Four Corners Ride
Our intrepid wheel man, Paco, drove the Badger Den and trailer 543 miles from Russellville, AR to Amarillo Texas for an overnight stop and then we pushed on to the Desert Rose RV Park in Bloomfield, NM, which is northwest of Albuquerque, a total distance of 453 miles from Amarillo.
Crossing the top of Oklahoma was a dispiriting trip and I was thankful we were in a heavy truck instead of braving howling winds sweeping across the featureless landscape on a motorcycle. Likewise, the panhandle of Texas held nothing that was memorable. But all of this effort brought us to New Mexico to set up our Four Corners trip on May 22nd.
As is painfully obvious, we’ve spent a lot of time hauling the bikes from one area of the country to another to do a one day ride. However, we were well-rewarded for these long slogs with a breathtaking circuit from northwestern New Mexico into Colorado and on to the Four Corners Monument with a short leg of the trip into Arizona, returning to New Mexico. We did clip a very tiny corner of Utah, so I’ll claim that we rode Utah.
The change in environment from New Mexico to Colorado was striking. We went from an area of dry mesas and barren hills almost devoid of vegetation to landscape of lush forests and snow laced mountain ranges and, important to riders, better roads. The 20-plus mile ride up a twisting, serpentine road to the top of Mesa Verde offered inspiring and distracting views of the valley below us. That part of journey alone would have been more than enough for a satisfying motorcycle adventure.
We were determined, however, to find the Four Corners Monument, and so we left Mesa Verde, gassed up in Cortez and pressed on to the FCM.
There the wind was ferocious. The flags of the four states and the Indian nations that have custody of the monument were flapping strenuously, ready to rip off the flagpoles. The road into the Monument was unpaved as was the area surrounding it and was an unstable surface for motorcycles. But as can be seen from the photo below, a number of bikers—all Harley riders—were as resolute as we were to experience being in four states simultaneously. We strolled around the plaza filled with tourists from around the world, gawked at the markers and plaques, and Paco had his first taste of traditional fry bread prepared by a Ute woman.
After our visit to the Monument, we rode south into Arizona, then turned east toward Shiprock, NM to begin the final leg back to Bloomfield. Shiprock—the rock, not the town—is an imposing landmark that dominates the horizon to the south as you travel east on Route 64. It rises up from a flat plain, 7,100 ft. high, and it’s hard to not be mesmerized by the sight. This section of highway was very uneven and a brutal cross-wind continued attacking us, so I finally pulled over for a photo op to capture the scene and focus on keeping the motorcycle upright for the rest of the trip.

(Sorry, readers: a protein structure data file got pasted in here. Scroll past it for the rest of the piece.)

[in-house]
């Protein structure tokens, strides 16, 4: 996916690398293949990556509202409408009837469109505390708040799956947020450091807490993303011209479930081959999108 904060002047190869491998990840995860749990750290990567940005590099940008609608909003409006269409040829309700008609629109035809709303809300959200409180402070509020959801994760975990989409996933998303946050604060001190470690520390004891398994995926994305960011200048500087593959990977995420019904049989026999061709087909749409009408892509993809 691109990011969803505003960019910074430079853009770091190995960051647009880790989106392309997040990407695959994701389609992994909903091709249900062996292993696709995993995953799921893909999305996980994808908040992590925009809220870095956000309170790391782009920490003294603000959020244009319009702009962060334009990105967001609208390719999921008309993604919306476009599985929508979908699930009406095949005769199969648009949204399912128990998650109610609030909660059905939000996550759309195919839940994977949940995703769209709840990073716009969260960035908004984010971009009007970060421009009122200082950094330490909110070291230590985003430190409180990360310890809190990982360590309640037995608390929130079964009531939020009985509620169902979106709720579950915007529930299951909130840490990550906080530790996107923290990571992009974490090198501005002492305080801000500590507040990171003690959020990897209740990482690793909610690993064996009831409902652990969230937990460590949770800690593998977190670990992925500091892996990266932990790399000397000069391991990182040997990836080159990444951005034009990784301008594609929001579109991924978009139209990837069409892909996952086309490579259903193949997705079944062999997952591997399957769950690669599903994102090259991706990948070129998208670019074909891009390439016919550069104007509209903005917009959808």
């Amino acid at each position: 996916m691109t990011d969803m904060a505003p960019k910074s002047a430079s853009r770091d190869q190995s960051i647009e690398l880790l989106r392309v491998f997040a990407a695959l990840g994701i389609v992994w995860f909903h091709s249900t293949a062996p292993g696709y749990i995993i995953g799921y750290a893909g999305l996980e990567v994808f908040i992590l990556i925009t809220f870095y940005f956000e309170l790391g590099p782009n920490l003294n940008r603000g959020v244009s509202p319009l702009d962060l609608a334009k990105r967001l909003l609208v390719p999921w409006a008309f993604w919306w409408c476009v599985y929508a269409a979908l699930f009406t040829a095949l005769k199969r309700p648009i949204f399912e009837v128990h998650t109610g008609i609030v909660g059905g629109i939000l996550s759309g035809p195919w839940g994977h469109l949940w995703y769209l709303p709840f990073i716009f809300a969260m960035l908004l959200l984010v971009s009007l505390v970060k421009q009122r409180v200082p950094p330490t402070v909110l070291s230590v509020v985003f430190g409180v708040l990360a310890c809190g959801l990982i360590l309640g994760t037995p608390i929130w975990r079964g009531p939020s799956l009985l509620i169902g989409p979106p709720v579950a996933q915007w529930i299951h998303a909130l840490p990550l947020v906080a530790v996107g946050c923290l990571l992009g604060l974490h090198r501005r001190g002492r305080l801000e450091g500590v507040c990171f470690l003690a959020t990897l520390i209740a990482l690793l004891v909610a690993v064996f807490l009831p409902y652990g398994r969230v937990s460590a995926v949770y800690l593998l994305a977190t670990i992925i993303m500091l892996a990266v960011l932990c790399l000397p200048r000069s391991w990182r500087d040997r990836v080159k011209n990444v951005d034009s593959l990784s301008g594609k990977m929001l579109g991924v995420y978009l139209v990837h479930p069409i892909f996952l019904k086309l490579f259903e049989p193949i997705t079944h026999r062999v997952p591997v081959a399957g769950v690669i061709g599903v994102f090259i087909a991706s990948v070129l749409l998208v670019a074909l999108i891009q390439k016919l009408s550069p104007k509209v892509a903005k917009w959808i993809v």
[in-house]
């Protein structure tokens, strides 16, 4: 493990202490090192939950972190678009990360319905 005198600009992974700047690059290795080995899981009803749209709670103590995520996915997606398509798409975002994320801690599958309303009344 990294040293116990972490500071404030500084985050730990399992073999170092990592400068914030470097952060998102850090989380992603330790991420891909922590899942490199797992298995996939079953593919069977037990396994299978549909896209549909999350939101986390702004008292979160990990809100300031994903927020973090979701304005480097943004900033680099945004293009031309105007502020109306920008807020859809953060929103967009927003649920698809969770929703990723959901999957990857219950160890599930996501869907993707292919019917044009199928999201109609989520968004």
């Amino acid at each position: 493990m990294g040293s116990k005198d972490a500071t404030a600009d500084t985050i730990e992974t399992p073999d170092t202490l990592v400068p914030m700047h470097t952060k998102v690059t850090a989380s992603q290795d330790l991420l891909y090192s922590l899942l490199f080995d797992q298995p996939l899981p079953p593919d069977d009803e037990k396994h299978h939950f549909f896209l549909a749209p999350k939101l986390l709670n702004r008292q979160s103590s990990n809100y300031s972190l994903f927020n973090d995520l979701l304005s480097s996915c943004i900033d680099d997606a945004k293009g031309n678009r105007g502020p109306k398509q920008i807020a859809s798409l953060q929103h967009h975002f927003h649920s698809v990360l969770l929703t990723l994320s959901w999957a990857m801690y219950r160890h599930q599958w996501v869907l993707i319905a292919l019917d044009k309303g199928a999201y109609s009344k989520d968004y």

Shiprock, the town, is within the Navajo Tribal boundary and the tribe’s headquarters are there. The next town was Farmington where we made a brief visit to the local Wal-Mart for a few supplies that we could carry on the bikes. I mention this only because we were just about the only non-Native Americans in the store—we were the minorities there and it felt like we had been transported into a village of Navajos, Hopis, Utes, and other tribal populations. We were the outsiders. It was humbling experience.
Two humorous episodes deserve comment: in the store, I passed by a Native American man sporting a Dallas Cowboys t-shirt and later on the highway to Bloomfield we spied a large billboard sponsored by the local Catholic diocese that displayed a picture of Christ. The text below, “Jesus is watching you.” Directly behind the spot where the billboard stood was a commercial property—the site of an adult video store. There was only one car in the parking lot at the video store so perhaps the billboard was having the desired effect. It merited a photo but we didn’t have time. However, Paco later found the picture on the web and I’ve included it so you can see it for yourself. Obviously, we weren’t the only ones who found humor in the juxtaposition of the two signs.
We returned to the Desert Rose, toasted our 247 mile Four Corners Tour with cold Coronas and started planning our route north to Idaho as the next destination.